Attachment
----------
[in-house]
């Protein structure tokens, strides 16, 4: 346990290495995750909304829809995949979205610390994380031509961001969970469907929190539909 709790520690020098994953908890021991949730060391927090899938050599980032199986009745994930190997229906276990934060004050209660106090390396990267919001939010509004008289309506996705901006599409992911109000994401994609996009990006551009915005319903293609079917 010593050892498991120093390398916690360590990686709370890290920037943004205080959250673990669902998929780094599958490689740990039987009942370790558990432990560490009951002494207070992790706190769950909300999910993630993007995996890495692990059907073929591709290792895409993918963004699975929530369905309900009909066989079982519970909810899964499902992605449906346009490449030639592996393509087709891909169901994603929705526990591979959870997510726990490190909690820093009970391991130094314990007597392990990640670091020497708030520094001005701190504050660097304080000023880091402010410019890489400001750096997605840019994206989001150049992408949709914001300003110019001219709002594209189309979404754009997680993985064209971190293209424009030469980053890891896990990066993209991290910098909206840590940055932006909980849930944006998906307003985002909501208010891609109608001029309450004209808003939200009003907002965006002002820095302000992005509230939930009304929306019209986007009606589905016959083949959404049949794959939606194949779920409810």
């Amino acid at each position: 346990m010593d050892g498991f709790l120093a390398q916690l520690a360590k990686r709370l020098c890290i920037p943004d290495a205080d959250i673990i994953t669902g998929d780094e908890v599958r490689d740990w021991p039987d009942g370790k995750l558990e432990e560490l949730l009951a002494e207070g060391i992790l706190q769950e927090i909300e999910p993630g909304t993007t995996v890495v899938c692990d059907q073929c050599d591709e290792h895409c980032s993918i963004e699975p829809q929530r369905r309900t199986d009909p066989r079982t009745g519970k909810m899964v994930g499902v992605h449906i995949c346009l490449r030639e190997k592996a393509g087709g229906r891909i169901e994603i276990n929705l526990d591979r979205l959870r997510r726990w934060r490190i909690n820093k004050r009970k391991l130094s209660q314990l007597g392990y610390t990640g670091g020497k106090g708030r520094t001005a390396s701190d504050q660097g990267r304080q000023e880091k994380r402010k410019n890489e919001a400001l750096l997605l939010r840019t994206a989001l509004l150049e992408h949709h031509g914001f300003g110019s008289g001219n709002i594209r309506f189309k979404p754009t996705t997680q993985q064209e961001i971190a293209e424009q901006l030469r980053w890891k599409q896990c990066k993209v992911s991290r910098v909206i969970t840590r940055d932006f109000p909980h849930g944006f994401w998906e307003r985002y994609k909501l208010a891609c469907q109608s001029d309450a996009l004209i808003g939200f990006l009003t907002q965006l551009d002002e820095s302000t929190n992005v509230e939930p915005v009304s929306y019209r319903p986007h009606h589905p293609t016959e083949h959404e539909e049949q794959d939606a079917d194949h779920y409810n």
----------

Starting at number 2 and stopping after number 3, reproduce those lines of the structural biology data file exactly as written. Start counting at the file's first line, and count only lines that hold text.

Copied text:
């Protein structure tokens, strides 16, 4: 346990290495995750909304829809995949979205610390994380031509961001969970469907929190539909 709790520690020098994953908890021991949730060391927090899938050599980032199986009745994930190997229906276990934060004050209660106090390396990267919001939010509004008289309506996705901006599409992911109000994401994609996009990006551009915005319903293609079917 010593050892498991120093390398916690360590990686709370890290920037943004205080959250673990669902998929780094599958490689740990039987009942370790558990432990560490009951002494207070992790706190769950909300999910993630993007995996890495692990059907073929591709290792895409993918963004699975929530369905309900009909066989079982519970909810899964499902992605449906346009490449030639592996393509087709891909169901994603929705526990591979959870997510726990490190909690820093009970391991130094314990007597392990990640670091020497708030520094001005701190504050660097304080000023880091402010410019890489400001750096997605840019994206989001150049992408949709914001300003110019001219709002594209189309979404754009997680993985064209971190293209424009030469980053890891896990990066993209991290910098909206840590940055932006909980849930944006998906307003985002909501208010891609109608001029309450004209808003939200009003907002965006002002820095302000992005509230939930009304929306019209986007009606589905016959083949959404049949794959939606194949779920409810």
């Amino acid at each position: 346990m010593d050892g498991f709790l120093a390398q916690l520690a360590k990686r709370l020098c890290i920037p943004d290495a205080d959250i673990i994953t669902g998929d780094e908890v599958r490689d740990w021991p039987d009942g370790k995750l558990e432990e560490l949730l009951a002494e207070g060391i992790l706190q769950e927090i909300e999910p993630g909304t993007t995996v890495v899938c692990d059907q073929c050599d591709e290792h895409c980032s993918i963004e699975p829809q929530r369905r309900t199986d009909p066989r079982t009745g519970k909810m899964v994930g499902v992605h449906i995949c346009l490449r030639e190997k592996a393509g087709g229906r891909i169901e994603i276990n929705l526990d591979r979205l959870r997510r726990w934060r490190i909690n820093k004050r009970k391991l130094s209660q314990l007597g392990y610390t990640g670091g020497k106090g708030r520094t001005a390396s701190d504050q660097g990267r304080q000023e880091k994380r402010k410019n890489e919001a400001l750096l997605l939010r840019t994206a989001l509004l150049e992408h949709h031509g914001f300003g110019s008289g001219n709002i594209r309506f189309k979404p754009t996705t997680q993985q064209e961001i971190a293209e424009q901006l030469r980053w890891k599409q896990c990066k993209v992911s991290r910098v909206i969970t840590r940055d932006f109000p909980h849930g944006f994401w998906e307003r985002y994609k909501l208010a891609c469907q109608s001029d309450a996009l004209i808003g939200f990006l009003t907002q965006l551009d002002e820095s302000t929190n992005v509230e939930p915005v009304s929306y019209r319903p986007h009606h589905p293609t016959e083949h959404e539909e049949q794959d939606a079917d194949h779920y409810n």